By Robyn Bristow
Hurunui Water Project (HWP) shareholders have voted unanimously to accept an offer from Amuri Irrigation Company (AIC) to buy the resource consents held by HWP.
The decision came at a Special General Shareholder meeting held on Tuesday afternoon.
AIC made the offer to the HWP Board in early October following the HWP Product Disclosure Statement (PDS) Water Rights Share Offer that closed on September 21, and failed to gain sufficient support to advance the proposed HWP irrigation scheme.
“The HWP Board is pleased with the unanimous support shown by its shareholders for a proposal that will progress irrigation on the south side of the Hurunui river,” says HWP Board Chair, Peter Harris.
“There is still a significant amount of work to be done to conclude the resource consent transfer. We are working with some urgency to complete this process,” David Croft, Chair of AIC, says.
AIC is initially proposing a smaller piped irrigation scheme of 8000 to 10,000ha, between the Hurunui River and Hawarden/Waikari. Initial reliability from the proposed AIC scheme would be similar to the HWP offering with an increase in reliability when an integrated storage facility is constructed in the future.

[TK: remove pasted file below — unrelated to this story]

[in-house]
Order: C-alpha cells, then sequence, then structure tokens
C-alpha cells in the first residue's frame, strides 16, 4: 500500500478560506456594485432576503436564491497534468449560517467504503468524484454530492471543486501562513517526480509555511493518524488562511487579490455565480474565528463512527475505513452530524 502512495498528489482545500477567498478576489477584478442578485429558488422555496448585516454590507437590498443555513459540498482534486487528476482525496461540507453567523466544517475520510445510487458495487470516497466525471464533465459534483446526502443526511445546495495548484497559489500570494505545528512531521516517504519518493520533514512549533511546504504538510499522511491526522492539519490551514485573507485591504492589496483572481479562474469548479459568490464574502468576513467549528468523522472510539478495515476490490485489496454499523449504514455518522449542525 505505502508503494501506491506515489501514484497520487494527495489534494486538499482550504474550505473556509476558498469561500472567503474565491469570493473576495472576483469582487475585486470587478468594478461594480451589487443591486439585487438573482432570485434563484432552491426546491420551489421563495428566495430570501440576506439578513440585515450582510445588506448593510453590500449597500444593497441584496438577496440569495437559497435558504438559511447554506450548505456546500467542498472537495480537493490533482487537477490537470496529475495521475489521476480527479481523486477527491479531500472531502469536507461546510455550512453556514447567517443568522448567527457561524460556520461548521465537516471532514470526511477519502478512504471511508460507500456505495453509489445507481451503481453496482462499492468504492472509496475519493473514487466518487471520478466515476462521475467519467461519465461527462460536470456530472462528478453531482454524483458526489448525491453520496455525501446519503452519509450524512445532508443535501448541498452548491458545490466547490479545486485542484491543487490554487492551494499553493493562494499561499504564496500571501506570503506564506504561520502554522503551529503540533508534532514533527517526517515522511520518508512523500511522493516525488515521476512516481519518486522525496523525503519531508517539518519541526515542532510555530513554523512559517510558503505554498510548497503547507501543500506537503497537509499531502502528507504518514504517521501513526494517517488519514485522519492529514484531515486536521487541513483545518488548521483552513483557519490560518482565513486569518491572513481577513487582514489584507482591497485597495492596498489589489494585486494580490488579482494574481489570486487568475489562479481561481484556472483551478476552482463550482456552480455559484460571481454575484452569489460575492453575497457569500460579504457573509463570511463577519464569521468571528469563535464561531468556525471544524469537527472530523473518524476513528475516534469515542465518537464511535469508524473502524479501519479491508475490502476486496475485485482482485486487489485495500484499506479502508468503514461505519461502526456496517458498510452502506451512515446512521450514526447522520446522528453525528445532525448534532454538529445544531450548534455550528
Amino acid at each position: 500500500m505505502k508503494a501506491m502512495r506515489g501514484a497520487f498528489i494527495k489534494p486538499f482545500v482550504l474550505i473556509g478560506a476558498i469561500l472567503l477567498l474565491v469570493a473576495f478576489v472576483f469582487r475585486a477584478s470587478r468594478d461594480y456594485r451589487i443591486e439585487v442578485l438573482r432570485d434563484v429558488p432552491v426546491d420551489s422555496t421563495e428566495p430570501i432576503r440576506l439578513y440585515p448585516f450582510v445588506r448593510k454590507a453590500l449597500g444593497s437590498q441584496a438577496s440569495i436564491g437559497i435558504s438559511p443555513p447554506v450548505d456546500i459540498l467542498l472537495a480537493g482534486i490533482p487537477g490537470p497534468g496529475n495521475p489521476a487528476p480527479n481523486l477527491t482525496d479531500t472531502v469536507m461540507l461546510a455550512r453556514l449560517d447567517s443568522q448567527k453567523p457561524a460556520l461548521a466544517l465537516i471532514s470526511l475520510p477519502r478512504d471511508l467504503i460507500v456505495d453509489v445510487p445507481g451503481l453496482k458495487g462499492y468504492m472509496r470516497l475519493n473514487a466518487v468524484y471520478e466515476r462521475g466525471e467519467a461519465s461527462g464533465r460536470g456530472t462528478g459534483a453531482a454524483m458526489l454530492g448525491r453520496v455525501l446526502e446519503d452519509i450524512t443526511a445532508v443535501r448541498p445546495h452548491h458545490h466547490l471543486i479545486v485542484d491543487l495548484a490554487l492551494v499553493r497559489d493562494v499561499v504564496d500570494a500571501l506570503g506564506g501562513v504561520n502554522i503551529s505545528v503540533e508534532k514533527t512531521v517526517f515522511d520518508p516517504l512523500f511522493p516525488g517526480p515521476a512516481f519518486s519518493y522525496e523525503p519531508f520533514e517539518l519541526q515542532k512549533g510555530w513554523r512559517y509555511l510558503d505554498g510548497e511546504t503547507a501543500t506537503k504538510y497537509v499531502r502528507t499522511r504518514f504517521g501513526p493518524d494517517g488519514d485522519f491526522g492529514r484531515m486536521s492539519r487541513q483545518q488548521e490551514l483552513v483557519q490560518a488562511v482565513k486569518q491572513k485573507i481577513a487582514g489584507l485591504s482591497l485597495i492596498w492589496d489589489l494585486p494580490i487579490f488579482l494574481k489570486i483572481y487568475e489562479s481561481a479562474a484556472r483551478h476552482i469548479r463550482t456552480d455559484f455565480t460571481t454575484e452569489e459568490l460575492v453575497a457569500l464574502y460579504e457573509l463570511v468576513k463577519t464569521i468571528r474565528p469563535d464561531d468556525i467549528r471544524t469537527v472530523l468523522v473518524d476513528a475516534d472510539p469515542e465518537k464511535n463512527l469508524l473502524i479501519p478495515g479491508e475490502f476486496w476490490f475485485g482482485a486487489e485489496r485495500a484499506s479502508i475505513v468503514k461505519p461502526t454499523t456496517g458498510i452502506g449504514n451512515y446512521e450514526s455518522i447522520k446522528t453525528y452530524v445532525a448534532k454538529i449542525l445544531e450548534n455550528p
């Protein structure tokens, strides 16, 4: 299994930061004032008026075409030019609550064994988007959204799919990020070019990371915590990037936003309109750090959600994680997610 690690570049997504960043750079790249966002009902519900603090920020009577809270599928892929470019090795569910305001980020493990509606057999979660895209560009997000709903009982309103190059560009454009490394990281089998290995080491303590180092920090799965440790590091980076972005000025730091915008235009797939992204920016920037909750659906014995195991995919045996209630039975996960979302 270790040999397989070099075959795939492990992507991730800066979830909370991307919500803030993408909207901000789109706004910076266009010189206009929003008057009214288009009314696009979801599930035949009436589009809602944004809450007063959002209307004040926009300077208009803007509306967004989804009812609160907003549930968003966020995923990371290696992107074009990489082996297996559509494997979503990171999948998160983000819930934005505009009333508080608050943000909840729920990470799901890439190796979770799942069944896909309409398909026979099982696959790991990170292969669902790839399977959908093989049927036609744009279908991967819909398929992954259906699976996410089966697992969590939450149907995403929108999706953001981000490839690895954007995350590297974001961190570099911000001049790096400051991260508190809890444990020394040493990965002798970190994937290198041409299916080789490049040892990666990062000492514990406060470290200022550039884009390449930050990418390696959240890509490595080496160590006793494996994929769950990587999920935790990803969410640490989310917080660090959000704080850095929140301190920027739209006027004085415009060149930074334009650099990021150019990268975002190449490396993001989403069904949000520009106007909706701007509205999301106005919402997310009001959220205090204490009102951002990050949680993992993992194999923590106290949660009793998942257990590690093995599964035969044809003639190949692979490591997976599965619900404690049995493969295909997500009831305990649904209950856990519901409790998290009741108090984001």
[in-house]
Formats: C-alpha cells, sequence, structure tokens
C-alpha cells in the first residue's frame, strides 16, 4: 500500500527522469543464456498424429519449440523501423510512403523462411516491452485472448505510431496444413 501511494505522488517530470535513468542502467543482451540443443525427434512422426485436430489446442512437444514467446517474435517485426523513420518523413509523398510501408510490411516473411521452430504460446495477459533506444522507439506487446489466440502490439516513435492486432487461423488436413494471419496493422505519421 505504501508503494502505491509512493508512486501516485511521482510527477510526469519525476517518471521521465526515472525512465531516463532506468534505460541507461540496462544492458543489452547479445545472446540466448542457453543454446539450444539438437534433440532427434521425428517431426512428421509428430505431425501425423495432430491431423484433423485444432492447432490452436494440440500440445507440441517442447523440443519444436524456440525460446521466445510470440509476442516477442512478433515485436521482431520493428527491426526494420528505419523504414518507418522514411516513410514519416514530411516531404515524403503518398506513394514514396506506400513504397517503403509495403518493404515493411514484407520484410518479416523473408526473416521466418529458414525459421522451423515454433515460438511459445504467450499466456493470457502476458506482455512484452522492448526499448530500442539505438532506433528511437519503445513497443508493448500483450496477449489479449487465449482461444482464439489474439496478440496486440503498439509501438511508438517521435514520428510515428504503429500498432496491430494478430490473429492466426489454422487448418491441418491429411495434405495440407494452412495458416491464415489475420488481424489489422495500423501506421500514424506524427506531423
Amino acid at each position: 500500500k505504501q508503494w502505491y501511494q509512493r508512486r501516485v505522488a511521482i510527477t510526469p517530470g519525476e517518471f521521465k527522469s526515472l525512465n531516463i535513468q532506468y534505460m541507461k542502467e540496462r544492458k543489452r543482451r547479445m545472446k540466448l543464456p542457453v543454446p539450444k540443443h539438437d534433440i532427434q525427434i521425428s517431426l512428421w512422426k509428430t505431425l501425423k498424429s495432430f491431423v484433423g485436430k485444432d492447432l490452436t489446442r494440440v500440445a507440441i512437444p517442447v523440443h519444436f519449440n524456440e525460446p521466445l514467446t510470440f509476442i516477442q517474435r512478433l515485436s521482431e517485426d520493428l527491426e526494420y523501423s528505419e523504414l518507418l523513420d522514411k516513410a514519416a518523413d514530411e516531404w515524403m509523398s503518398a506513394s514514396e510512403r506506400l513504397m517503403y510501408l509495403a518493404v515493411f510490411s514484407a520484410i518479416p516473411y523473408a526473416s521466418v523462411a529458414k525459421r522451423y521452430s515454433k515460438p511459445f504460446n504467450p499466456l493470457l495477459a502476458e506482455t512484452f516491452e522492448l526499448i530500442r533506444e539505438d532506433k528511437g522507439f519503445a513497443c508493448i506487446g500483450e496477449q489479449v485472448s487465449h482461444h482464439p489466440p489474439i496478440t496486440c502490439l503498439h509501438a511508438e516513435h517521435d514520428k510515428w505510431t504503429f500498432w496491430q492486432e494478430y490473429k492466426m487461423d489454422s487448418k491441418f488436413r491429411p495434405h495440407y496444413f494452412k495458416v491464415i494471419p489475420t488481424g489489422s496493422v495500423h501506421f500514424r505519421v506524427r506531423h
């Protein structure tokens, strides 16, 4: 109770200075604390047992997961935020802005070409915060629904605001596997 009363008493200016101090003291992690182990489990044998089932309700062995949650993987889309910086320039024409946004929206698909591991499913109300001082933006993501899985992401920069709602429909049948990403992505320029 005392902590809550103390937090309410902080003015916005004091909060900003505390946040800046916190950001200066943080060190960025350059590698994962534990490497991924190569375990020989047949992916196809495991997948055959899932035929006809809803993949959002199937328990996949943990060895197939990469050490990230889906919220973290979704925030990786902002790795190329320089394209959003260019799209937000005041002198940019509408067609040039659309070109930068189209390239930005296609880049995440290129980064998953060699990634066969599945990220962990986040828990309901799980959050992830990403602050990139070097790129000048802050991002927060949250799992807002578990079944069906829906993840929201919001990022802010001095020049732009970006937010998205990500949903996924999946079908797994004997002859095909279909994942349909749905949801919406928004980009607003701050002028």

AIC irrigates over 28,000 hectares of land in the Amuri Basin, taking water from both the Hurunui and Waiau rivers and recently delivered a $87M pipe upgrade of the open canal network.
“We know there is a strong desire for irrigation to be delivered to farmers south of the Hurunui River. This area has suffered from the impacts and effects of drought over recent years and an irrigation scheme will bring certainty and security to those farming in the area, says Mr Croft.
A recent social assessment study done by AIC, within its catchment, shows that irrigation in the area has led to an increase in the presence of younger families and an increase in ethnicity and diversity.
These changed demographics have in turn helped to boost medical services, increase the range and success of local businesses including builders, vets and rural supplies and benefited community activities.
The study shows there has been a marked increase in the number and proportion of paid employees in the area covered by irrigation with associated higher household incomes.